Project Report For Silk Industry
The project report for silk industry is as follows.
In nature, Asia is the world’s leading producer of silk, accounting for more than 95 per cent of total worldwide output. China, India, Japan, Brazil, and Korea are among the nations that contribute significantly to the production of silk. India is the world’s top producer of silk and the world’s largest consumer of silk. India has a well-established tradition and culture-bound silk home market. Mulberry silk is mostly produced in the Indian states of Karnataka, Andhra Pradesh, Tamil Nadu, Jammu and Kashmir, and West Bengal. Non-mulberry silks are made in states such as Jharkhand, Chhattisgarh, Orissa, and the northeastern states.
The first silk tungsten garment was created in ancient times. Silk filament is a slim, touchable, elastic fiber derived from the Bombyx mori caterpillar. The caterpillar, also known as a silkworm, consumes the leaves of a mulberry tree after hatching from the eggs left by its parent moth. Within two or three days of spinning, it wraps itself in a cocoon made of a continuous and very fine silk strand.
The silkworm then transforms into a moth, which escapes by chewing a hole in the cocoon. The first cocoons were immersed in boiling water to dissolve the sticky glue, sericin, that binds the thread together. The filament and have been discovered, and it will be unravelled. This is referred to as reeling. The silk thread is wound onto huge reels known as swifts. Silk, like cotton or wool, is twisted rather than spun, thus the name tossing rather than spinning. Throwing entails rotating two sets of bobbins at separate, precisely regulated rates.
Silk is a natural fibre that was among the first discovered by man, along with wool, hemp, linen, and cotton. Silk is a fibroin composed of proteins produced in the fluid state as a single thread by a caterpillar known colloquially as a silkworm.’ These silkworms feed on the chosen food plants and spin cocoons as a ‘protective shell’ to ensure their survival. Silkworms have four life stages: egg, silkworm, pupa, and moth. Man intervenes in this life cycle at the cocoon stage to acquire silk, a commercially important continuous thread utilised in the weaving of the dream fabric.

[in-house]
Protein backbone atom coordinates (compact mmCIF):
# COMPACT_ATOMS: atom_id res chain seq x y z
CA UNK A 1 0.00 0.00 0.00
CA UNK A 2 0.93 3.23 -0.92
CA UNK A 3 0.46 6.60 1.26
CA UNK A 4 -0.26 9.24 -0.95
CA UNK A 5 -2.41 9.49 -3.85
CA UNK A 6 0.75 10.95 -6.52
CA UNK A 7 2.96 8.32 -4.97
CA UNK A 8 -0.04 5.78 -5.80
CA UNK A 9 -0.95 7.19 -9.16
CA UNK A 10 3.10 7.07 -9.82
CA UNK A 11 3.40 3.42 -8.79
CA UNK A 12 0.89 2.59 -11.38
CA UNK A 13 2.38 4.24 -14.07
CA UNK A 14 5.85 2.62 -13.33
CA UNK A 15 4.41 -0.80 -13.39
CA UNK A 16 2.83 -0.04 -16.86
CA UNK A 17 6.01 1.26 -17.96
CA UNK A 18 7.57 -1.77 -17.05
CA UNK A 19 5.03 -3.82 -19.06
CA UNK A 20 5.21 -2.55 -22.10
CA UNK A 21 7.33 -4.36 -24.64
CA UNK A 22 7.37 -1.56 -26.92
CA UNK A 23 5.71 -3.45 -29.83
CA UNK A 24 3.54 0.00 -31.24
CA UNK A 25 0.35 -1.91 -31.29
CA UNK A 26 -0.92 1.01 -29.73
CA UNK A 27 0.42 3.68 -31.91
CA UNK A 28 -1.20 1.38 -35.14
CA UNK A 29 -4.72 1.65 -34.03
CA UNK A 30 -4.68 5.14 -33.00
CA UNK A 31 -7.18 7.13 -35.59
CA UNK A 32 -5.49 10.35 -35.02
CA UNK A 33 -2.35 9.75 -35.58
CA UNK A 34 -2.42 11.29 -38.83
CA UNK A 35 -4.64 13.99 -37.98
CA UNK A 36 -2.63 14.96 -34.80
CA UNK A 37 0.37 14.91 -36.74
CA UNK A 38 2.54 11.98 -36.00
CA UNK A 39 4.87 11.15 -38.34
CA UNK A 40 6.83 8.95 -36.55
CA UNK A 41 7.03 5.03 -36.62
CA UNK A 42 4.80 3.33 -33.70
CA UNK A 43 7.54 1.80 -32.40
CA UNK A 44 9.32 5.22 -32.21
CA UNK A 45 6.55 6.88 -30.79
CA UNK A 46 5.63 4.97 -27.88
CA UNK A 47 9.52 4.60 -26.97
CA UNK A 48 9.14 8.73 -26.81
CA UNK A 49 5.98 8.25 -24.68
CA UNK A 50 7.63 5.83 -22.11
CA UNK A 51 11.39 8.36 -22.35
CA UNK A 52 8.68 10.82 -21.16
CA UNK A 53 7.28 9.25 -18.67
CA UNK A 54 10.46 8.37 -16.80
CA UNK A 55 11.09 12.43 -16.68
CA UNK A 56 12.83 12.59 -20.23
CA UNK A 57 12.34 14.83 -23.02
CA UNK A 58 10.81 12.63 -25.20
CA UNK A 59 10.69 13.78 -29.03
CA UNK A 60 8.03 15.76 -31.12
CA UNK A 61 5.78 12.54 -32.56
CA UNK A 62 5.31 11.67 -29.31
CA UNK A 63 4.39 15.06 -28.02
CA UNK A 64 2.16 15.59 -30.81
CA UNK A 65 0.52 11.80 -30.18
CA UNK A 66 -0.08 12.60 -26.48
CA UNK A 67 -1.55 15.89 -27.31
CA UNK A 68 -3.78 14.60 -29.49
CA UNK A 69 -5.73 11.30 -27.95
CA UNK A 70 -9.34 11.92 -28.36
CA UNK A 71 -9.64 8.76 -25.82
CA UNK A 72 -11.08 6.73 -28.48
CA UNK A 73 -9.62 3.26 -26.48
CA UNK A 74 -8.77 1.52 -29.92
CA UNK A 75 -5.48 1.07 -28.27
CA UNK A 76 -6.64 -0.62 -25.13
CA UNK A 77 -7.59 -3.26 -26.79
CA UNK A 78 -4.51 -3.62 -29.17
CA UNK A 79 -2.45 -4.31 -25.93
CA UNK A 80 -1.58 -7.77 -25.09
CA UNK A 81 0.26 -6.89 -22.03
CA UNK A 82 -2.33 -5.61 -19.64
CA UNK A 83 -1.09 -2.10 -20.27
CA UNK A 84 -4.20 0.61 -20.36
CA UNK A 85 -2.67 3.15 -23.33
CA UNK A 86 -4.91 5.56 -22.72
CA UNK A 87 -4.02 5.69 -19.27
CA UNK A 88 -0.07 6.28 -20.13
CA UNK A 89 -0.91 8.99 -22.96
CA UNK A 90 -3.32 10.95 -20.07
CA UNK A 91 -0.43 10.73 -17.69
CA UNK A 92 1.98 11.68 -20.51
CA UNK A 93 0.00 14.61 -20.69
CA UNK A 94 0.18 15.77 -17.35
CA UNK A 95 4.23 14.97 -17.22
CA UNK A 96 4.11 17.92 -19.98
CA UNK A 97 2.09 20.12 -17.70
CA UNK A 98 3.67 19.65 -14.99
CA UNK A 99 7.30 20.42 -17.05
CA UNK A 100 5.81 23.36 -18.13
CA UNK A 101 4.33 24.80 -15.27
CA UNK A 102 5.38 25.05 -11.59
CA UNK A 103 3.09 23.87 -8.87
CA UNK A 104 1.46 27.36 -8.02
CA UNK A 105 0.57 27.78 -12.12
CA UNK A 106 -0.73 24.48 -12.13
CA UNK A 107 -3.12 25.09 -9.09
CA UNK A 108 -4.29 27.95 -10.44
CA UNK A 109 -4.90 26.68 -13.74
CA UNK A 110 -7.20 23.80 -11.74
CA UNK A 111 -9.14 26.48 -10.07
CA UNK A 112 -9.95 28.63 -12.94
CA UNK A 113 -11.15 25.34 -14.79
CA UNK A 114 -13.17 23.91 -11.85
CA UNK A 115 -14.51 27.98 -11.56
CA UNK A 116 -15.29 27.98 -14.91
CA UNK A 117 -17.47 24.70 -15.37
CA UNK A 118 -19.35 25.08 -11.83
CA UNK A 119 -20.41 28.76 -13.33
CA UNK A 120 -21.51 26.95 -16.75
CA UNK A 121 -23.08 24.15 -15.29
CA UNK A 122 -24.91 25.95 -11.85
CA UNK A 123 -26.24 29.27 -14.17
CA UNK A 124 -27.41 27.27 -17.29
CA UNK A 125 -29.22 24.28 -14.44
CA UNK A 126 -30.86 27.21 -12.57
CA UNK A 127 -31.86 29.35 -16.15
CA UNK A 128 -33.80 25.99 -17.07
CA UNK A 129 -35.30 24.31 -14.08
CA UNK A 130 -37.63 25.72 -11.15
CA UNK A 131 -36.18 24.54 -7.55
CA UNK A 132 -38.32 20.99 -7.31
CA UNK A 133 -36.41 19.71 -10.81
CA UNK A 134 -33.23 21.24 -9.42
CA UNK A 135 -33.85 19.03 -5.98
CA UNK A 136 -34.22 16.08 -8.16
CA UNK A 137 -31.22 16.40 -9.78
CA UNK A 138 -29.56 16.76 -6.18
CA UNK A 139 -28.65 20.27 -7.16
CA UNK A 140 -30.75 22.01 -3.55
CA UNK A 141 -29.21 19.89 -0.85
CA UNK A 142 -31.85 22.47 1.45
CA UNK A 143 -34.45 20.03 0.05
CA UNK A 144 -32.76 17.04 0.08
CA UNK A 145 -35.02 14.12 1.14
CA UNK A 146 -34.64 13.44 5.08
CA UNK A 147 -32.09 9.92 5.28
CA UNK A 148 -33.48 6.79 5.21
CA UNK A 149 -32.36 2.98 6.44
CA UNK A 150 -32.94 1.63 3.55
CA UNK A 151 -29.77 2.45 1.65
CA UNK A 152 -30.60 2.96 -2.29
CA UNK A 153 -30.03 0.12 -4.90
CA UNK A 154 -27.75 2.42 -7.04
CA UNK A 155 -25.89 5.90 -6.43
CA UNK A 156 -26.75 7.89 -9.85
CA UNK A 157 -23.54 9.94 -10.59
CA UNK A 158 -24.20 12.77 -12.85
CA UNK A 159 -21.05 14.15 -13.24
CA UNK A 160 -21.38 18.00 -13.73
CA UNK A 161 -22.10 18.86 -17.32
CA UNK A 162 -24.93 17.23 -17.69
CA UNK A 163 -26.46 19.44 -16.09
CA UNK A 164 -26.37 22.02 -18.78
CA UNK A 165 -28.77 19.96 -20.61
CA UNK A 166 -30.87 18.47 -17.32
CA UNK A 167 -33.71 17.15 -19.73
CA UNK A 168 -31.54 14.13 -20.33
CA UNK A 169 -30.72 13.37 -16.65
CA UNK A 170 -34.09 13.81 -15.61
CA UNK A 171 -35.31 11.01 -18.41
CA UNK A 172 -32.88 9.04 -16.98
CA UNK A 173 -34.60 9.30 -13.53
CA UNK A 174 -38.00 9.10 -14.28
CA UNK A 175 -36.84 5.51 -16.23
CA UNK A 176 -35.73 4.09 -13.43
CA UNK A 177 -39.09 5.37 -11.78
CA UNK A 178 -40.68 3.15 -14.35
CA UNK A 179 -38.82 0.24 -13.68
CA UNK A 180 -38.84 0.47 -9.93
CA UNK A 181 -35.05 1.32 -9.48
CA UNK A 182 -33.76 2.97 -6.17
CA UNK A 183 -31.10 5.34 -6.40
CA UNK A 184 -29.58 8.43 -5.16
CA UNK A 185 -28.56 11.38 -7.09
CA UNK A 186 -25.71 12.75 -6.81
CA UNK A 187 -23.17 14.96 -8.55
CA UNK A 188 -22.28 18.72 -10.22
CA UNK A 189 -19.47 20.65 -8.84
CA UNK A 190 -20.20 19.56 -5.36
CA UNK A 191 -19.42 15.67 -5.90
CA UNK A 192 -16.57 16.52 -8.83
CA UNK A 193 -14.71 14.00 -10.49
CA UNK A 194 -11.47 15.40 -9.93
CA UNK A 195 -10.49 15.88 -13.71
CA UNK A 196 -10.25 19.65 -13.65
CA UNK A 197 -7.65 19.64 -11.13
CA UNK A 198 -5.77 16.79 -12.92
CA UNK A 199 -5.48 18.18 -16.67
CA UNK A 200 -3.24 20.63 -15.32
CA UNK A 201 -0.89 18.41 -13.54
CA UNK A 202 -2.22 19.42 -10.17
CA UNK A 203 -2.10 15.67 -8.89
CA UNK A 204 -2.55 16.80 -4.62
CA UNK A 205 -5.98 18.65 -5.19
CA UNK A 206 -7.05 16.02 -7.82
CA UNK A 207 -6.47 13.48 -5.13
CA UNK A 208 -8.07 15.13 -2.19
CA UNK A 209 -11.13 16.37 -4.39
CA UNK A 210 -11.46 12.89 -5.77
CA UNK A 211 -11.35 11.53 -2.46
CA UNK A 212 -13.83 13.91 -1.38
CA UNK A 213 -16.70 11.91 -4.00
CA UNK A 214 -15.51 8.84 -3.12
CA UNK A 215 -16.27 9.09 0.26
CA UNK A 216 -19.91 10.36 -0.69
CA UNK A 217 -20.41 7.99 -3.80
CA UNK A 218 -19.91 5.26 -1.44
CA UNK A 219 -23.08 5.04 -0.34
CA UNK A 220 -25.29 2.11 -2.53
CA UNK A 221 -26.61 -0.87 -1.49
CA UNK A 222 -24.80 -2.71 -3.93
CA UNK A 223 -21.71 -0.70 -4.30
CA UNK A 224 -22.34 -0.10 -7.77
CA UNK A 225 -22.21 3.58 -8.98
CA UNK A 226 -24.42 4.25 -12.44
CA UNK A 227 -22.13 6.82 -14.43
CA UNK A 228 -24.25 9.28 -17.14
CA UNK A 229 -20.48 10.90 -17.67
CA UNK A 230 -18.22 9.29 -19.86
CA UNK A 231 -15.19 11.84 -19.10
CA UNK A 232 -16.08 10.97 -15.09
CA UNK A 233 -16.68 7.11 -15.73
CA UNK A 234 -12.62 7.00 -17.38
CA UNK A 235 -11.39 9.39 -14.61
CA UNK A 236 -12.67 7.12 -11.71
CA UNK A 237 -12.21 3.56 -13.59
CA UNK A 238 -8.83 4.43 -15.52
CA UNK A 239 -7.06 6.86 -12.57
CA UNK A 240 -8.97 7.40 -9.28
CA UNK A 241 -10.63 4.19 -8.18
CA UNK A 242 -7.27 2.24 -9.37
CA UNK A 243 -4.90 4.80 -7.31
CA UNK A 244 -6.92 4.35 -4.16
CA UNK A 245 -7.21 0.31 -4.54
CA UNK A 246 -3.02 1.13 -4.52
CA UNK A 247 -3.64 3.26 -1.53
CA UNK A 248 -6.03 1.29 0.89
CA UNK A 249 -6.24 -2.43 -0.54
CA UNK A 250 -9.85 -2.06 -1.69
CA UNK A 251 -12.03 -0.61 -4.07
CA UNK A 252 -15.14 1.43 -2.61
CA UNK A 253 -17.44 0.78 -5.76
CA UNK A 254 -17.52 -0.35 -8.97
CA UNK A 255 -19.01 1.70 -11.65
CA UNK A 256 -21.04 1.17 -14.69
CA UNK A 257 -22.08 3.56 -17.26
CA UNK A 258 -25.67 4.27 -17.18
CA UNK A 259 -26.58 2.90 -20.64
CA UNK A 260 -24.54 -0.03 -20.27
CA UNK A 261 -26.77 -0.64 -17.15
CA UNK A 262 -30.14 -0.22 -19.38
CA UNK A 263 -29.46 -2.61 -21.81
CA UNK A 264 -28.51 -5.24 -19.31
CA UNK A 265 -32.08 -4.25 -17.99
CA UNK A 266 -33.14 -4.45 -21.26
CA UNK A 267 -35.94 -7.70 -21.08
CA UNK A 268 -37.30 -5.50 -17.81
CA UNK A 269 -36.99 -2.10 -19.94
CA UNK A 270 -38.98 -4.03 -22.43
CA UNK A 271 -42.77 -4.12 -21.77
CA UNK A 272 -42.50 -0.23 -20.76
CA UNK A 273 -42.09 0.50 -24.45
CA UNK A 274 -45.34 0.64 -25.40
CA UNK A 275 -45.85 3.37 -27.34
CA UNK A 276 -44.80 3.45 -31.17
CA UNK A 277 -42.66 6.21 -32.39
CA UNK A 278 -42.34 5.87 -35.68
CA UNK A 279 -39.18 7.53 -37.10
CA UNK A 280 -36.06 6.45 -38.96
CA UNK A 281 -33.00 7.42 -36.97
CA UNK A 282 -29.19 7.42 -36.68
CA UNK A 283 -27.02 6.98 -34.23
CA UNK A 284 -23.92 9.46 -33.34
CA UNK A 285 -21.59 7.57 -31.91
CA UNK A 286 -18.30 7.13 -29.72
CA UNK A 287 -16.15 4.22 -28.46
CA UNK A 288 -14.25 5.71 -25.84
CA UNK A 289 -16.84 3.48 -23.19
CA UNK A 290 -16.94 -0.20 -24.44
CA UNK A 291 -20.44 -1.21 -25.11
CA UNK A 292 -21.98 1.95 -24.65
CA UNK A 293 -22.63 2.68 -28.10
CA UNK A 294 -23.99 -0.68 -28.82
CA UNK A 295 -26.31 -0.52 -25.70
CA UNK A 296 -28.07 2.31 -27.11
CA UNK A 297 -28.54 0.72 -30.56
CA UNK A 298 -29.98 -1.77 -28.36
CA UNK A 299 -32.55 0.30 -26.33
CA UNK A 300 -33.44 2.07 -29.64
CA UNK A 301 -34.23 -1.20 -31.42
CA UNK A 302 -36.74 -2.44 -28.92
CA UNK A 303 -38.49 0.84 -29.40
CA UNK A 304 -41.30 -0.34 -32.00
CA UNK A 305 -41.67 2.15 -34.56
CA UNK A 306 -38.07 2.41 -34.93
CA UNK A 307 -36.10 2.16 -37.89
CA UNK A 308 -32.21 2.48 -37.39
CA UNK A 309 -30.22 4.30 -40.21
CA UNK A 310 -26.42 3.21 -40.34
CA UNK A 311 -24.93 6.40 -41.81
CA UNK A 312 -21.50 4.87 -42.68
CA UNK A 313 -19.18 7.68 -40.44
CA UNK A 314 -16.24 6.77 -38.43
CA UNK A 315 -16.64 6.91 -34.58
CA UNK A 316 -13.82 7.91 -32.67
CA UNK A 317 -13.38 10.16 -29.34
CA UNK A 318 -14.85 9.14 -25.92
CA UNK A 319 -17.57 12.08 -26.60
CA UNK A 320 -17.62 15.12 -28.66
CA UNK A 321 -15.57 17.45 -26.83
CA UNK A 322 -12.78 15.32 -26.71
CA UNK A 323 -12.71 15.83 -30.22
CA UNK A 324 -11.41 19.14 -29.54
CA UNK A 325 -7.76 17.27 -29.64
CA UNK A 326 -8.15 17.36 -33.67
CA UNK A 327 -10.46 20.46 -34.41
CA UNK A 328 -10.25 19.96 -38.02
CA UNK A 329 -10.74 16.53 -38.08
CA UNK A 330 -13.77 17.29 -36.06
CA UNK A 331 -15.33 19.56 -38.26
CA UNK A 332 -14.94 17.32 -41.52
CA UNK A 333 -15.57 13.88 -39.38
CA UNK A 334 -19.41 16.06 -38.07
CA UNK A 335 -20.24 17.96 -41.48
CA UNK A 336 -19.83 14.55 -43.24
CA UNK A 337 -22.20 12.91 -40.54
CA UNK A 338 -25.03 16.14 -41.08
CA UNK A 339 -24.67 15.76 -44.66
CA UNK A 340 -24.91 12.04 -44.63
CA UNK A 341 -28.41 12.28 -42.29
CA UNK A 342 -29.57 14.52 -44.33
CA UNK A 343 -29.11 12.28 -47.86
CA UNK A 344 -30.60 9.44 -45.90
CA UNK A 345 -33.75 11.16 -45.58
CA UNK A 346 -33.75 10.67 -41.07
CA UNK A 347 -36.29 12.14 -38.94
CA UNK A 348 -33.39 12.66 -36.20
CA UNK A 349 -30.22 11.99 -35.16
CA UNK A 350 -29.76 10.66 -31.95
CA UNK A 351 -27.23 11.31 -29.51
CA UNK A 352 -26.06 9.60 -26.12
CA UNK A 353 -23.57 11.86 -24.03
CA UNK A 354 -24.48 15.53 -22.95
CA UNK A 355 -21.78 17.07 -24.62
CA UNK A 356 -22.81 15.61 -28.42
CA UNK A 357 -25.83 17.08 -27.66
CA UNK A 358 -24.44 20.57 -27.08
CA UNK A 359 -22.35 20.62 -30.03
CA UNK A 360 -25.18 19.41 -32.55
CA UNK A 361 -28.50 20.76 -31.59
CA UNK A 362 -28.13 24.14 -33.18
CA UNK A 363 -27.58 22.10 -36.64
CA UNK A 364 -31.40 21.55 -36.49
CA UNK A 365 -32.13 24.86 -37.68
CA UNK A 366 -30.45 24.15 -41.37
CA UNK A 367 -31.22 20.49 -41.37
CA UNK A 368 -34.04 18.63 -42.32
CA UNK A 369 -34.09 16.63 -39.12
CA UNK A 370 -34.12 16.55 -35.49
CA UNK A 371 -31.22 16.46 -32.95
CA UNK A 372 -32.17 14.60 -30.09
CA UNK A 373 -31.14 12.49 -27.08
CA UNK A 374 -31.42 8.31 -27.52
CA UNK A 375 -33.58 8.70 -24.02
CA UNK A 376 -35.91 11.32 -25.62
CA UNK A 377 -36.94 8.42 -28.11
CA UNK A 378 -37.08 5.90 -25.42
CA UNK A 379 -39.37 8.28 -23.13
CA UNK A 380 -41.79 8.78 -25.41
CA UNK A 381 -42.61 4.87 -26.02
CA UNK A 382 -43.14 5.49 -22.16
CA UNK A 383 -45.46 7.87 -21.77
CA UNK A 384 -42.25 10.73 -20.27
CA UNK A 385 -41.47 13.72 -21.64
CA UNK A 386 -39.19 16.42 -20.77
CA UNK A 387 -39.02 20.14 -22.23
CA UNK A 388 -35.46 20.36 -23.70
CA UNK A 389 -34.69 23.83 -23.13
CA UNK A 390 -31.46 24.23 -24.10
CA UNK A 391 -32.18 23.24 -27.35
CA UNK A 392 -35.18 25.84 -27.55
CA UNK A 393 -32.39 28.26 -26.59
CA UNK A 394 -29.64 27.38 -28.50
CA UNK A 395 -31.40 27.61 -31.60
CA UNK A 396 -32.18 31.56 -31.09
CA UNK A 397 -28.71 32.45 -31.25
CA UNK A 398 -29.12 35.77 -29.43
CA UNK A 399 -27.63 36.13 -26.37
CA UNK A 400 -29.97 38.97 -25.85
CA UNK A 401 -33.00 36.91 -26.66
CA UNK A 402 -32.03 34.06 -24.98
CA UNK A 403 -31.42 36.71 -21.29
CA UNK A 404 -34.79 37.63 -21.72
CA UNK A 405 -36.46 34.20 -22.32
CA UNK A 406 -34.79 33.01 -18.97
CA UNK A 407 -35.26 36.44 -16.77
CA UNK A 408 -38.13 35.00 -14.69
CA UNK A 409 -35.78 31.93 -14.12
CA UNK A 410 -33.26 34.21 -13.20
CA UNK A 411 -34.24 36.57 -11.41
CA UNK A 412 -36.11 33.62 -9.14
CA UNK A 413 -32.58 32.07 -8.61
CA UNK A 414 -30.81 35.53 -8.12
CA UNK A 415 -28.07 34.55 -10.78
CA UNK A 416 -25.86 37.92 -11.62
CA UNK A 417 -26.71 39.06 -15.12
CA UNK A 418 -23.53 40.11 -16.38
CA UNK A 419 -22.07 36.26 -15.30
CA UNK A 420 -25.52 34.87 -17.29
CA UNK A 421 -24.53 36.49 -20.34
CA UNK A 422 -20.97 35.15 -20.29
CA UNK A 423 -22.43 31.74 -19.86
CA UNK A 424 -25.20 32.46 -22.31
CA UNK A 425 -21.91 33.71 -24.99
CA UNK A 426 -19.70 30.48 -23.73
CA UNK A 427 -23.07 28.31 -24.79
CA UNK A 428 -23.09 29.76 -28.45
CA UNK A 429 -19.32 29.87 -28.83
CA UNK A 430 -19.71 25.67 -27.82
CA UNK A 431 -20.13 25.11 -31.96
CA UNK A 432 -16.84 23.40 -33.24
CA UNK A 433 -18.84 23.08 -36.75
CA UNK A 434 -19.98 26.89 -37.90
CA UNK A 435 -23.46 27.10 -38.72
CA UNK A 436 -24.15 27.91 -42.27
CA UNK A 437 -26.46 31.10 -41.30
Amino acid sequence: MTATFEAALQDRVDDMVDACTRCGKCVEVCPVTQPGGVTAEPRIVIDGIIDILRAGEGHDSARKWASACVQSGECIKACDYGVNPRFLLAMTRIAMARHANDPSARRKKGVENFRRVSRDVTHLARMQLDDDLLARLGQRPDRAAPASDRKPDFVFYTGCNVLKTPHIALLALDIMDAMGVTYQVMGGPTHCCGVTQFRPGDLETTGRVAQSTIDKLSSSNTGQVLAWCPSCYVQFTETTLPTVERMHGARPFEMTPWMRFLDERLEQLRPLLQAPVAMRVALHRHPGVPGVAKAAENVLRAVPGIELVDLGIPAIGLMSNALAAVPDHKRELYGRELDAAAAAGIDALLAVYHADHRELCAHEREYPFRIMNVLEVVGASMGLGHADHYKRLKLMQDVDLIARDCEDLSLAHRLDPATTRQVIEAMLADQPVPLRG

Market potential & Strategy
The worldwide silk market is expected to reach USD 17.94 billion by 2021, growing at an 8.8 per cent CAGR between 2016 and 2021. Silk is in high demand in the Asia-Pacific area, particularly in China. Asia-Pacific is the greatest producer of raw silk, making it the region with the most readily available raw material. Silk is mostly used in the textile sector. Silk’s use was encouraged by rising textile industry demand. Technological advancements in the sericulture sector are likely to push the silk market even further.
From 2016 through 2021, mulberry silk is expected to be the most popular form of silk. Mulberry silk is extensively utilised in the textile sector. Mulberry silk is often used in mixes with other natural fibres like cotton to improve the characteristics of the base fabric.
Asia-Pacific is expected to be the largest silk industry in terms of both value and volume during the forecast timeframe. China, India, Uzbekistan, and Thailand are among the Asia-Pacific silk markets. The rising population of these nations, as well as the export of textile items manufactured in these countries, fuel the need for silk. Furthermore, local demand for silk in China and India has a considerable impact on regional demand for silk.
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